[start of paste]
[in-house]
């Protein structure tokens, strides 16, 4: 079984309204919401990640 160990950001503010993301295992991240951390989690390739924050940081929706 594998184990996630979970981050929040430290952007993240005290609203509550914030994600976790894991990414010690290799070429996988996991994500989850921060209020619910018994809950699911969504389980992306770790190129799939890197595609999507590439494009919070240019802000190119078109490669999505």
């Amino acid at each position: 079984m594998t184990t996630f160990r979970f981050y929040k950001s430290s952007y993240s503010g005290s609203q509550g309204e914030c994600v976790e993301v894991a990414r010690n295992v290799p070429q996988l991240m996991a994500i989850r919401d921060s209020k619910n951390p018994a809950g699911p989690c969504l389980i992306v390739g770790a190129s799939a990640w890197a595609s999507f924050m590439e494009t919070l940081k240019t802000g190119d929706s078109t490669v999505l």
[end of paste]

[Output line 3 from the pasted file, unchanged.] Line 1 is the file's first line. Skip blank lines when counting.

């Amino acid at each position: 079984m594998t184990t996630f160990r979970f981050y929040k950001s430290s952007y993240s503010g005290s609203q509550g309204e914030c994600v976790e993301v894991a990414r010690n295992v290799p070429q996988l991240m996991a994500i989850r919401d921060s209020k619910n951390p018994a809950g699911p989690c969504l389980i992306v390739g770790a190129s799939a990640w890197a595609s999507f924050m590439e494009t919070l940081k240019t802000g190119d929706s078109t490669v999505l």